Whirlpool: Short Fiction

It’s the second day of my writing challenge!

For my second story, I went with this prompt: a state park employee needs to work a night shift at an isolated visitor center. This location takes nearly an hour to reach by car, yet as a curious weather phenomenon occurs, an after hours visitor shows up…and they didn’t drive there.

Dedicated to J. L. Foux


The forest felt more immense when the trees were shrouded in night. It was a beautiful feeling, it was an awful feeling, surrounded by the endless ocean of branches and leaves shivering in the wind that whipped down from the mountains.

Joel leaned out of the window of the Augustine Cannon Visitor Center, a clove cigarette dangling from his lips. The visitor center was tiny. The visitor’s half contained only a single plastic bench, a pamphlet stand, and a unisex bathroom, while the employee’s side – on the other side of the counter – had a mini fridge, outdated PC, a phone, an office chair, a radio, and a couple filing cabinets.

Underneath the counter were several boxes filled with more pamphlets, a first aid kit, and a sleeping bag in case the weather got rough and the employee needed to stay the night.

Joel pulled out his cigarette to yawn, his jaw popping a bit with the motion.

“Looks like it’ll be a beautiful clear night out there, folks!” the generic radio host crooned. “Here at QRZ, I can look up and see every little star there is! This next song’s for you, North Star.”

One of the latest one hit wonders began to play, comforting in its formulaic composition.

Joel looked east. Faintly, over the tops of the trees, he could see the blinking red light that sat on the antenna on top of the radio station. It was the closest building, about two hours from the visitor center, at the very edge of Thothicket National Park.
Finishing his cigarette, Joel ground it against the sole of his shoe and dropped the butt into the near empty can of soda on the windowsill. A wolf howled somewhere in the forest and another answered, their cries echoing above the branches.

Joel sunk into the office chair, settling in for another long night shift, with his poly-sci textbook open on the counter. The park director insisted the visitor center be open all night since King’s Pool was such a popular tourist destination at night due to its phosphorescent algae. It was a boring gig, Joel had been working it four months now and only ever had two visitors – a couple who had taken the wrong turn from the highway – but at least the job paid well.

The song ended and for a moment, there was only an eerie static over the airwaves.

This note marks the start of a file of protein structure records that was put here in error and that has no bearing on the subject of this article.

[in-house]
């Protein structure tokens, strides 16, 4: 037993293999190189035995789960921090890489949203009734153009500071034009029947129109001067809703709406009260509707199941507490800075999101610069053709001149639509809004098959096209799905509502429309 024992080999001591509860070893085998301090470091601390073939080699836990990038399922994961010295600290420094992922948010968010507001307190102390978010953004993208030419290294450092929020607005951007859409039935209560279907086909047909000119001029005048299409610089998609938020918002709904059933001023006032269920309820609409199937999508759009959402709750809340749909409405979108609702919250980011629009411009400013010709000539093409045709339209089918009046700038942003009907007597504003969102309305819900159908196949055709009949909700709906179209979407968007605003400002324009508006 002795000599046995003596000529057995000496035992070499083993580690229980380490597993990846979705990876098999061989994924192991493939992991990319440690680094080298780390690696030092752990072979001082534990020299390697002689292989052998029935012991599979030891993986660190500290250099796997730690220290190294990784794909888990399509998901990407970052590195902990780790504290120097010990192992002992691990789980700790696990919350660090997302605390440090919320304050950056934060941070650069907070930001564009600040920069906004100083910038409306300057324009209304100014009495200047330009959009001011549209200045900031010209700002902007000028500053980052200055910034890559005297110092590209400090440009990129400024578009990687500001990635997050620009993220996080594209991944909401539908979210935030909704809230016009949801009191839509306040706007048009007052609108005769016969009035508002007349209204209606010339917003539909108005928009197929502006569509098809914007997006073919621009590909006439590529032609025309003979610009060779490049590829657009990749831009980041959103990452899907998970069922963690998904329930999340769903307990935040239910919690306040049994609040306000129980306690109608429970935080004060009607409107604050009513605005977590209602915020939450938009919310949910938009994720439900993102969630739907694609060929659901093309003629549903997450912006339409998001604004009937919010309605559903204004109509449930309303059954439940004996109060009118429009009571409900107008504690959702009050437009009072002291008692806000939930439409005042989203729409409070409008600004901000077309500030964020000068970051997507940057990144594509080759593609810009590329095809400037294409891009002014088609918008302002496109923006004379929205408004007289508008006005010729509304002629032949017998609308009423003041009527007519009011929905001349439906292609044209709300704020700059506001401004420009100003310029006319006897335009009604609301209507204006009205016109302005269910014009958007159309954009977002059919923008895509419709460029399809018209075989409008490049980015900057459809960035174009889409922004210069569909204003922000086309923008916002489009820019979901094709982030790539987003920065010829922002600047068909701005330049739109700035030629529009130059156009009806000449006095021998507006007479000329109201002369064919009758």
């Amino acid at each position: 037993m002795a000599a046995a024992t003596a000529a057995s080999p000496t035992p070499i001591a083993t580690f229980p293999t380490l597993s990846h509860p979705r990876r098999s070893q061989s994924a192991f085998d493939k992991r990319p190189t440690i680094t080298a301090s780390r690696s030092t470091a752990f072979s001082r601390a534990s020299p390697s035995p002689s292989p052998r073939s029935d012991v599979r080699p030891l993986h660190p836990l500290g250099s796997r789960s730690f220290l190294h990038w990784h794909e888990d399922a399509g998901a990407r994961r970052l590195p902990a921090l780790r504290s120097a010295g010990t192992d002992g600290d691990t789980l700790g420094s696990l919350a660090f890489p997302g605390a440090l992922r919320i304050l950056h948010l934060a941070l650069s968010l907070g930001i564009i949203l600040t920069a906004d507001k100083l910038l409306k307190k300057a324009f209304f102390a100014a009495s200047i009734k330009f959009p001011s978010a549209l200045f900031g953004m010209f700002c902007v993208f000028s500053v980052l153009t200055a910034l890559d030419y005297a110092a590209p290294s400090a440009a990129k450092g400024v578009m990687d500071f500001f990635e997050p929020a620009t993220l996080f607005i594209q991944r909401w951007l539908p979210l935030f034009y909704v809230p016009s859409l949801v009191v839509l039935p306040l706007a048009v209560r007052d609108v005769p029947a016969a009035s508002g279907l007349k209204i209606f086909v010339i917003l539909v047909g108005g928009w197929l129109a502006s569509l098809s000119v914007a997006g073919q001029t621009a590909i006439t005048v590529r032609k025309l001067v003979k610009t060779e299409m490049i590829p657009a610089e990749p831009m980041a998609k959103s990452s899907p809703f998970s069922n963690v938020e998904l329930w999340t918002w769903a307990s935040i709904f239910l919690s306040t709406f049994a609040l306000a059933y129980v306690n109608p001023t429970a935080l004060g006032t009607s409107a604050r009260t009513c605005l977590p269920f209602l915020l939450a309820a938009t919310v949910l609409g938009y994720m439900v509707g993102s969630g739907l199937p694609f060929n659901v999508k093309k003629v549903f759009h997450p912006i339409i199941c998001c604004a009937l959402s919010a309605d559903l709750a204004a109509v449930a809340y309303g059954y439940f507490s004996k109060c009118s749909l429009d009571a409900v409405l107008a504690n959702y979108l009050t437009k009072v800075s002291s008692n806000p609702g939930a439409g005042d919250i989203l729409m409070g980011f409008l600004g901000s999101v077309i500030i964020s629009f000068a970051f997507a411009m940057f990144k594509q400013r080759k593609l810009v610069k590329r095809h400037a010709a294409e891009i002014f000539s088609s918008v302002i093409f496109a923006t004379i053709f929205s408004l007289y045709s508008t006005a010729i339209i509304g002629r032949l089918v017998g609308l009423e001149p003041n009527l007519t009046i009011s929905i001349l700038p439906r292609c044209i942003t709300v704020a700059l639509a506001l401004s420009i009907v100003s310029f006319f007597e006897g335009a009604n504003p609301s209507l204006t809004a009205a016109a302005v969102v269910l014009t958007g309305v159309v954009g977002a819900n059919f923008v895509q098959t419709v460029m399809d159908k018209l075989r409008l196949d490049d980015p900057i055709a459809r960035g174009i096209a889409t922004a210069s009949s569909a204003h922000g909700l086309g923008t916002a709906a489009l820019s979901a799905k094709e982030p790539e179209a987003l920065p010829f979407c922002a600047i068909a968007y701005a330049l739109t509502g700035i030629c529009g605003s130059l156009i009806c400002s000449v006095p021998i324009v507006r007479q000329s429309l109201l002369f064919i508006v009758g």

“Uh, folks. Looks like I may have been wrong about the weather…”

Joel looked up from his textbook at the tone in the host’s voice. The hesitancy.

“The weather reports are showing clear skies, but I’ve been getting calls about a strange storm front just over Thothicket National Park. I’ve gone out on the roof here and seen it myself, folks.”

Joel started when his phone vibrated against the counter, rattling loudly. He picked it up. Unknown number.

“It seems isolated above the park and, boy, is it a strange sight!” the radio host said.

Joel answered his phone but recoiled away from it when ear-piercing static came from the speaker. The call dropped, leaving him in welcome quiet, which was then broken with a rumble of thunder overhead.

“…never seen the Northern Lights myself, never thought they came this far south, but that must be what we’re seeing, right?” The announcer cleared his throat.

Joel stared at his phone. His skin was covered in goosebumps and his hair had risen but he didn’t know why. Sure, the call had been unnerving, but it was just interference from the storm.

Another grumble of thunder sent a shiver through the visitor center. A gust of wind swept in the open window behind Joel, flipping the pages of his textbook, and making the pamphlets on display shiver. Now the idea of an open window at his back made Joel uncomfortable so he stood, making his back to the back of the center.

Reaching for the window, Joel paused as he looked out over the trees. The sky was boiling, clouds raging against one another, low over the trees. Thunder again, but no flash of lightning followed.

But there was light. The clouds glowed faintly, in oily shades of turquoise, lavender, and pearl. In fact, it looked like the skyward twin of King’s Pool with its illuminating algae.

The radio crackled with static, causing Joel to jump. He slammed the window shut, blocking the wind.

“…looks like I have a visitor at the station…”

Joel paced around the counter and to the front door, looking through the glass out onto the dirt parking lot. His beat-up sedan was its only occupant. The storm’s eerie glow danced over the car’s battered hood

“…wait…stop! Stop!”